Conclusion: The adaptability of the YHGY loop in E. coli methionine aminopeptidase, and likely in other bacterial methionine aminopeptidases, enables the enzyme active pocket to accommodate inhibitors of differing size. The differences in this adaptable loop between the bacterial and human methionine aminopeptidases is a structural feature that can be exploited to design inhibitors of bacterial methionine aminopeptidases as therapeutic agents with minimal inhibition of the corresponding human enzymes.

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Distribution of B factors over the residues of the complex structures. Only B-factors for Cα carbons are shown.
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Figure 5: Distribution of B factors over the residues of the complex structures. Only B-factors for Cα carbons are shown.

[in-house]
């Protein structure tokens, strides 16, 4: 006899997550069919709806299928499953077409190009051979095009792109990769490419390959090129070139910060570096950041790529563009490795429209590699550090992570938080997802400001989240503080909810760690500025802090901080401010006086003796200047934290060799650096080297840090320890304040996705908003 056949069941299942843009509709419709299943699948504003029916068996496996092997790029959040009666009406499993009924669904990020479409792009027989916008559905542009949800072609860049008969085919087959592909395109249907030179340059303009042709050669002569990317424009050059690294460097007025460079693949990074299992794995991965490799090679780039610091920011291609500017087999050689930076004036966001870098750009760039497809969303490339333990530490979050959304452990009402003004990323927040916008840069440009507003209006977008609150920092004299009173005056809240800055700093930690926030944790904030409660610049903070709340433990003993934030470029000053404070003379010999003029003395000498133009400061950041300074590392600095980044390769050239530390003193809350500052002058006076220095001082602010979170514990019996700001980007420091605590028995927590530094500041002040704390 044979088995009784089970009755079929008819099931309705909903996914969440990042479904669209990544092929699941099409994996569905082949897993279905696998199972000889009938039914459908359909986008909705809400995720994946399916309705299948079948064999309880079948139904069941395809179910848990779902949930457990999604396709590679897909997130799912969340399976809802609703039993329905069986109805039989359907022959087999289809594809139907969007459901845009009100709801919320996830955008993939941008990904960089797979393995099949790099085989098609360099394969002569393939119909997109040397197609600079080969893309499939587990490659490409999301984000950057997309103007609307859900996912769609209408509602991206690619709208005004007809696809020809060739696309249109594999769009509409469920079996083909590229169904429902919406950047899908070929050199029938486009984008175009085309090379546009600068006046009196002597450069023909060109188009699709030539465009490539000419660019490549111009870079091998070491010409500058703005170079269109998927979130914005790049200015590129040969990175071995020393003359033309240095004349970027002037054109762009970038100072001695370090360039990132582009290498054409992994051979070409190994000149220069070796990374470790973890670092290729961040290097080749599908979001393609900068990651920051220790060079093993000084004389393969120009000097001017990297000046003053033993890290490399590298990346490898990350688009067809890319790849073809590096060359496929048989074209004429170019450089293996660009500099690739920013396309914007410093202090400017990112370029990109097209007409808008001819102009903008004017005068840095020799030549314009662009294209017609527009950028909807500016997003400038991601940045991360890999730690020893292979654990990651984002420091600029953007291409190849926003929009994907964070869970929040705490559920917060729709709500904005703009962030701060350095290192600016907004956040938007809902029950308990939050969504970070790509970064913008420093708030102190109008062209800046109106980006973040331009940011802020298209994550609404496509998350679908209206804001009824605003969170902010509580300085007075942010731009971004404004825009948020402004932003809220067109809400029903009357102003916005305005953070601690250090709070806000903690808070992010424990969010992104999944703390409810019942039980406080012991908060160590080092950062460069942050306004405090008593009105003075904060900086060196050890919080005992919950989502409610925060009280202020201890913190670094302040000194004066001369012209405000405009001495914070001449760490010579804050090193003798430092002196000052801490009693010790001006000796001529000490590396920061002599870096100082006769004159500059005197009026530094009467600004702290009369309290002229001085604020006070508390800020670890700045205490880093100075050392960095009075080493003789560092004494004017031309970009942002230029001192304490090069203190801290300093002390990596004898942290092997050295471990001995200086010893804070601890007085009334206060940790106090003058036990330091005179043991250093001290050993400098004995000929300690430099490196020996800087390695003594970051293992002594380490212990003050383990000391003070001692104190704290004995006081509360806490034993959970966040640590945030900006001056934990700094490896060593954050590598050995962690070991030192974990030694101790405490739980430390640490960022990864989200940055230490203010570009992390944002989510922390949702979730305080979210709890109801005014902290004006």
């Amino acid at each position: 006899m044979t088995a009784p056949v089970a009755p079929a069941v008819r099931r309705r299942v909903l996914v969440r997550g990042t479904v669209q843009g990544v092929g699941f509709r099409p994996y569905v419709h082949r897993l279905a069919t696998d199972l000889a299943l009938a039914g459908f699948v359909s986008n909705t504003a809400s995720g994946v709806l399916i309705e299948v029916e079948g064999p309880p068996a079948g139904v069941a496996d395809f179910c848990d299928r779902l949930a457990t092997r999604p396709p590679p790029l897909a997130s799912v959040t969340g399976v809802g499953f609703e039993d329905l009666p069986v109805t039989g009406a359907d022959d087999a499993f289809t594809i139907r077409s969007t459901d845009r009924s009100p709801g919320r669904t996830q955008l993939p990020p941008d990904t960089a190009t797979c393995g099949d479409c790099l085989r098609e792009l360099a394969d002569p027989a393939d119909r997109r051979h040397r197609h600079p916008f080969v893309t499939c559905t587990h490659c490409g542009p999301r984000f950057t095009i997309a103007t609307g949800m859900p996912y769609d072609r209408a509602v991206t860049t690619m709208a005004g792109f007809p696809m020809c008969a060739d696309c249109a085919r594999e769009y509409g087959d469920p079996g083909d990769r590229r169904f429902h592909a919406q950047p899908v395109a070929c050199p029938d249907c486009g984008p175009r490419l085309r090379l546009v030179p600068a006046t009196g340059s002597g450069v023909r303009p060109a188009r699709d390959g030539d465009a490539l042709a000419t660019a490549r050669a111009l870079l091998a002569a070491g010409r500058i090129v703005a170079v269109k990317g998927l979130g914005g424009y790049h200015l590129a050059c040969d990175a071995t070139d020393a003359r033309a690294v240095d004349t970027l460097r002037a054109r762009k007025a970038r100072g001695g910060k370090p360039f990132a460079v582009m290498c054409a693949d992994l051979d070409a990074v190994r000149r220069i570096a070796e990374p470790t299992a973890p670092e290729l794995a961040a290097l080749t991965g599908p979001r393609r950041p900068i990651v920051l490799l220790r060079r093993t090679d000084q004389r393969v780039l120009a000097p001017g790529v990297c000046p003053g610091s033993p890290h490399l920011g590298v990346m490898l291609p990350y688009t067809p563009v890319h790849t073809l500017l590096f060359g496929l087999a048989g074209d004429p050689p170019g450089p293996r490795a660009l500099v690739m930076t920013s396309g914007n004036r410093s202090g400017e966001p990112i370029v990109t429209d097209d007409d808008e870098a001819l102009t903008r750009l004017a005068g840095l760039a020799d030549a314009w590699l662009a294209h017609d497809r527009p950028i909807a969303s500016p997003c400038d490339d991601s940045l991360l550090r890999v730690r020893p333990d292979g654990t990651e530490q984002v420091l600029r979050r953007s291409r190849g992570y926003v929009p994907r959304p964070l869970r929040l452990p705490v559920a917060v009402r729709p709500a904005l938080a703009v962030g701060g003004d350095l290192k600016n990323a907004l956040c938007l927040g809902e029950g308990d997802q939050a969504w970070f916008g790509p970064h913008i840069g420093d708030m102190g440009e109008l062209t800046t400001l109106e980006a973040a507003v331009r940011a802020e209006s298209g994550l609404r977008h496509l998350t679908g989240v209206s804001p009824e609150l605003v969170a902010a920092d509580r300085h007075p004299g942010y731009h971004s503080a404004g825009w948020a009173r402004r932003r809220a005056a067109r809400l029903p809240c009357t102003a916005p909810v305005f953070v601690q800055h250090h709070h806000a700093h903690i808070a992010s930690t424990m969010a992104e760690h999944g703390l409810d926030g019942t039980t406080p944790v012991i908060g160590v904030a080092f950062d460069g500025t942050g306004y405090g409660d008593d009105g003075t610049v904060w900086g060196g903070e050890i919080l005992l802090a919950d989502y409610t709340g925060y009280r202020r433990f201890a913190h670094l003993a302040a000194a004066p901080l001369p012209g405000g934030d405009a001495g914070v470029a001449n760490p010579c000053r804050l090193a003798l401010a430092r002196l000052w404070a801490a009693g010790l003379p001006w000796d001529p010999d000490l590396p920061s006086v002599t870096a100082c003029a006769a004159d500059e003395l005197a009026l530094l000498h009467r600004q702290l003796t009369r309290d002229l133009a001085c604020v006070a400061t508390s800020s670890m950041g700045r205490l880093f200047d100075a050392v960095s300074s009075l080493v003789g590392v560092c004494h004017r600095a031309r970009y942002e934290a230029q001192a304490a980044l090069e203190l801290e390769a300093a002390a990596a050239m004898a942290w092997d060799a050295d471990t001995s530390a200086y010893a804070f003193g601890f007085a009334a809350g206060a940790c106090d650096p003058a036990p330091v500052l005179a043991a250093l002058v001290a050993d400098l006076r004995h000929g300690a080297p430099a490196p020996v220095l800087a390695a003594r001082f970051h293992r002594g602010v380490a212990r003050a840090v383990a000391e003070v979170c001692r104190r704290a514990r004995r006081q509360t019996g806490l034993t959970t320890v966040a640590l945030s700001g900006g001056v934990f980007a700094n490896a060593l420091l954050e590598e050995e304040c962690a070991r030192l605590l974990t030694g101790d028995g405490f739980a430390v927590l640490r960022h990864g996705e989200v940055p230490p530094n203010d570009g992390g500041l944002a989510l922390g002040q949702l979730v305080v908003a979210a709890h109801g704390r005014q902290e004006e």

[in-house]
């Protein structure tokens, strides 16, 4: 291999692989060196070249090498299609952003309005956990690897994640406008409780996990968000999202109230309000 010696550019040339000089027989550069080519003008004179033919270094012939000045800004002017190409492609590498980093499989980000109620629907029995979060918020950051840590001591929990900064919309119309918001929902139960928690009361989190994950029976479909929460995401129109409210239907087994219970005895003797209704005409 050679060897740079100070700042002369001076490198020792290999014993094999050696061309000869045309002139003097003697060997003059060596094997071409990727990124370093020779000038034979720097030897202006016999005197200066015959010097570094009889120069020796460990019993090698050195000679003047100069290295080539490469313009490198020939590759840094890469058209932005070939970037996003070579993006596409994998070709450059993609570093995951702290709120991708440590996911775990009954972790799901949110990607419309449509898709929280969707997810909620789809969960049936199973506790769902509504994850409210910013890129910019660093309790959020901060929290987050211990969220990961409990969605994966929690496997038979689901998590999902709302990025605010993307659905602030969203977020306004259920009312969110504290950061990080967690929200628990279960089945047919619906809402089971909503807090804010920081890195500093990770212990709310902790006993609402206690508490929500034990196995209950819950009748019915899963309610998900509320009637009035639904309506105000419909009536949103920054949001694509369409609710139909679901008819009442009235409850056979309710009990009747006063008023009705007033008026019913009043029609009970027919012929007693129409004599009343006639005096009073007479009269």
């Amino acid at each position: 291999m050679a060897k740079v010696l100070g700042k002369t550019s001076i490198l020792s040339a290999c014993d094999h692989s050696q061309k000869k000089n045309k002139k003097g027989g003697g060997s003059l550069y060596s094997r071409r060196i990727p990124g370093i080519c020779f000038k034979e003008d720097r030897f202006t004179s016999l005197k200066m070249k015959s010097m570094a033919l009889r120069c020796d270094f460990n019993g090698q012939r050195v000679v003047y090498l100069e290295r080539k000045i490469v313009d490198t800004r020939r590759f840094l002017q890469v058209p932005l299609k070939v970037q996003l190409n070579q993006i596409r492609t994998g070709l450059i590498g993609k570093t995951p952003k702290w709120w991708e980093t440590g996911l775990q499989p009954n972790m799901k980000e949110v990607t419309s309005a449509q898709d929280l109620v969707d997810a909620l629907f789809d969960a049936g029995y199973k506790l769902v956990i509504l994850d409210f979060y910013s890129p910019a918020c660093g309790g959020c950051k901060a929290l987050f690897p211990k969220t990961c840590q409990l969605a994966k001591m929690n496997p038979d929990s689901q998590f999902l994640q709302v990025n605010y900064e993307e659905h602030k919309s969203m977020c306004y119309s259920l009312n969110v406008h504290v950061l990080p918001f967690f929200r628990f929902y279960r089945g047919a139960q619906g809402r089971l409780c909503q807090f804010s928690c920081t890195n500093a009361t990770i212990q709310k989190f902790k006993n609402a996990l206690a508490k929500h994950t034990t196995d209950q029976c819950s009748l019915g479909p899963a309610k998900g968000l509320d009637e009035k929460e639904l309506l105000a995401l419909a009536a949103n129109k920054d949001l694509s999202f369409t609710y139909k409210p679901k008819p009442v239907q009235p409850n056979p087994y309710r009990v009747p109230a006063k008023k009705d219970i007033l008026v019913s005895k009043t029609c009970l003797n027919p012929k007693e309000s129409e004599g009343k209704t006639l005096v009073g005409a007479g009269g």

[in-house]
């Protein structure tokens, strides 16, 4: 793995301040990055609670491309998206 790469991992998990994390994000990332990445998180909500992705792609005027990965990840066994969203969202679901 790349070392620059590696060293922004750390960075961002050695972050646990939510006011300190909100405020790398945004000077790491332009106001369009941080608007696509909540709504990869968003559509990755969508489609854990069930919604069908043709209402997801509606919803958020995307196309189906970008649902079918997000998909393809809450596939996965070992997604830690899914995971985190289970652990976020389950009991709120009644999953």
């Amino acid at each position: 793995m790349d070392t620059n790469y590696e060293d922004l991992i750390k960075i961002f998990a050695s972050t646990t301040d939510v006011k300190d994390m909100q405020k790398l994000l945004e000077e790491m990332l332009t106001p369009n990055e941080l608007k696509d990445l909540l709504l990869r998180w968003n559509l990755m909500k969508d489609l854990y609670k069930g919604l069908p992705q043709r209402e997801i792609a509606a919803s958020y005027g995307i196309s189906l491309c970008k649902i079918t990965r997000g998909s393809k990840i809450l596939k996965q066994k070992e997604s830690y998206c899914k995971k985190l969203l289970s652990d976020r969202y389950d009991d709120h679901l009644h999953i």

Mentions: The YHGY loop (Y62, H63, G64, and Y65) forms part of the substrate and inhibitor binding pocket and has direct contact with the bound inhibitors. Positional uncertainty of these atoms in the structures is reflected in their B-factors. The B-factor values of atoms in this loop refined to high values in some of the structures (2EVM, 2EVC, 2Q92, 2Q94), indicating that these atoms are not as well ordered in those structures as in others (Fig. 5). However, the same atoms in some of the structures (2Q93, 2Q96) have low B-factors. The atoms in the YHGY loop do not consistently show high value for B-factors in the presence of a bound inhibitor, in comparison with other parts of the molecule. One of the reasons for this observation is that the value of B-factor is affected by interactions of the atom with the bound inhibitor. Therefore, the absolute value of their B-factors is not a good indicator of their adaptability.


Structural analysis of inhibition of E. coli methionine aminopeptidase: implication of loop adaptability in selective inhibition of bacterial enzymes.